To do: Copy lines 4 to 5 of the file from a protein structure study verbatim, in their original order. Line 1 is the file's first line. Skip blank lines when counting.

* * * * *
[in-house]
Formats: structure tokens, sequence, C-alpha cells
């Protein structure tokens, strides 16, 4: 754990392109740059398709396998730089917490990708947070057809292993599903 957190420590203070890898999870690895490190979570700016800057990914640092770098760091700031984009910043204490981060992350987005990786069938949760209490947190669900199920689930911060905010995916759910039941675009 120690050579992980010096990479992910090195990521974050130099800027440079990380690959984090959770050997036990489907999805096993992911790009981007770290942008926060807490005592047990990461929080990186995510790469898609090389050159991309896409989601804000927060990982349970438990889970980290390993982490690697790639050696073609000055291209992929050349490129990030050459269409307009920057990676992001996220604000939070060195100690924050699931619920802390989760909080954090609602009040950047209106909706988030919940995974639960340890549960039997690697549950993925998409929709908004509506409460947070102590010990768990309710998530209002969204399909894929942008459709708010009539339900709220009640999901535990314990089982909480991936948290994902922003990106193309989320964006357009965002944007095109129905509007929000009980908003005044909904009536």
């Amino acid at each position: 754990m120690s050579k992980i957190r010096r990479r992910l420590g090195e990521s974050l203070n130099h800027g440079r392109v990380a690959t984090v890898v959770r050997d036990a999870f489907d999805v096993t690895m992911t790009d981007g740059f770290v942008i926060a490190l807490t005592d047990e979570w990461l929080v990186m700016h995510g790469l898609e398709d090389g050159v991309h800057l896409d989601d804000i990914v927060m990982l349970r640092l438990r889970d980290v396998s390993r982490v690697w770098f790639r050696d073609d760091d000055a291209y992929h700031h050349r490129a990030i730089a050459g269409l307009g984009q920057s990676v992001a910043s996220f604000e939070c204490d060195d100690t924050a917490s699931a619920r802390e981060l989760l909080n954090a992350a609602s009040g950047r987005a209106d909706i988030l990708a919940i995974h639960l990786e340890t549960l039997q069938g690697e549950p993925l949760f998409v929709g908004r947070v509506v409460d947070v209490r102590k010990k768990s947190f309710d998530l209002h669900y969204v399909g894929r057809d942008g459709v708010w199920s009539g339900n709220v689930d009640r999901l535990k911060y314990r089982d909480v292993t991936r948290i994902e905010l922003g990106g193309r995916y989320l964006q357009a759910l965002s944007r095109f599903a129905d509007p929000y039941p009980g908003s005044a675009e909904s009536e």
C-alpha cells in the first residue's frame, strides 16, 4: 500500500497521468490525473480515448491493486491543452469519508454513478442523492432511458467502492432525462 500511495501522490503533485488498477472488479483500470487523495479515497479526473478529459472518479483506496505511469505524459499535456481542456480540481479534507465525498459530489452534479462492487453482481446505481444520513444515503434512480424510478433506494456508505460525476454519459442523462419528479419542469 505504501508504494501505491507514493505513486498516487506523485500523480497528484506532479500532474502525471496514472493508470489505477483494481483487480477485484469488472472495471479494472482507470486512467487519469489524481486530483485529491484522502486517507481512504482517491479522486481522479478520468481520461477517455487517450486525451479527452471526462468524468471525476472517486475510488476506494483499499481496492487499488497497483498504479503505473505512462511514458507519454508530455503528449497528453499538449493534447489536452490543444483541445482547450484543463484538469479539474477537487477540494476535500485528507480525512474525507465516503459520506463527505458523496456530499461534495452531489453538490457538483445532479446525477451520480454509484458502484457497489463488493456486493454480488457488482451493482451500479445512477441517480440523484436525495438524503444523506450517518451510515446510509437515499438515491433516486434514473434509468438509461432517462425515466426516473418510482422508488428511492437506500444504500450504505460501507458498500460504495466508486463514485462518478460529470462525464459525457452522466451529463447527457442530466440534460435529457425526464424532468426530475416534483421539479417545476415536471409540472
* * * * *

């Amino acid at each position: 754990m120690s050579k992980i957190r010096r990479r992910l420590g090195e990521s974050l203070n130099h800027g440079r392109v990380a690959t984090v890898v959770r050997d036990a999870f489907d999805v096993t690895m992911t790009d981007g740059f770290v942008i926060a490190l807490t005592d047990e979570w990461l929080v990186m700016h995510g790469l898609e398709d090389g050159v991309h800057l896409d989601d804000i990914v927060m990982l349970r640092l438990r889970d980290v396998s390993r982490v690697w770098f790639r050696d073609d760091d000055a291209y992929h700031h050349r490129a990030i730089a050459g269409l307009g984009q920057s990676v992001a910043s996220f604000e939070c204490d060195d100690t924050a917490s699931a619920r802390e981060l989760l909080n954090a992350a609602s009040g950047r987005a209106d909706i988030l990708a919940i995974h639960l990786e340890t549960l039997q069938g690697e549950p993925l949760f998409v929709g908004r947070v509506v409460d947070v209490r102590k010990k768990s947190f309710d998530l209002h669900y969204v399909g894929r057809d942008g459709v708010w199920s009539g339900n709220v689930d009640r999901l535990k911060y314990r089982d909480v292993t991936r948290i994902e905010l922003g990106g193309r995916y989320l964006q357009a759910l965002s944007r095109f599903a129905d509007p929000y039941p009980g908003s005044a675009e909904s009536e």
C-alpha cells in the first residue's frame, strides 16, 4: 500500500497521468490525473480515448491493486491543452469519508454513478442523492432511458467502492432525462 500511495501522490503533485488498477472488479483500470487523495479515497479526473478529459472518479483506496505511469505524459499535456481542456480540481479534507465525498459530489452534479462492487453482481446505481444520513444515503434512480424510478433506494456508505460525476454519459442523462419528479419542469 505504501508504494501505491507514493505513486498516487506523485500523480497528484506532479500532474502525471496514472493508470489505477483494481483487480477485484469488472472495471479494472482507470486512467487519469489524481486530483485529491484522502486517507481512504482517491479522486481522479478520468481520461477517455487517450486525451479527452471526462468524468471525476472517486475510488476506494483499499481496492487499488497497483498504479503505473505512462511514458507519454508530455503528449497528453499538449493534447489536452490543444483541445482547450484543463484538469479539474477537487477540494476535500485528507480525512474525507465516503459520506463527505458523496456530499461534495452531489453538490457538483445532479446525477451520480454509484458502484457497489463488493456486493454480488457488482451493482451500479445512477441517480440523484436525495438524503444523506450517518451510515446510509437515499438515491433516486434514473434509468438509461432517462425515466426516473418510482422508488428511492437506500444504500450504505460501507458498500460504495466508486463514485462518478460529470462525464459525457452522466451529463447527457442530466440534460435529457425526464424532468426530475416534483421539479417545476415536471409540472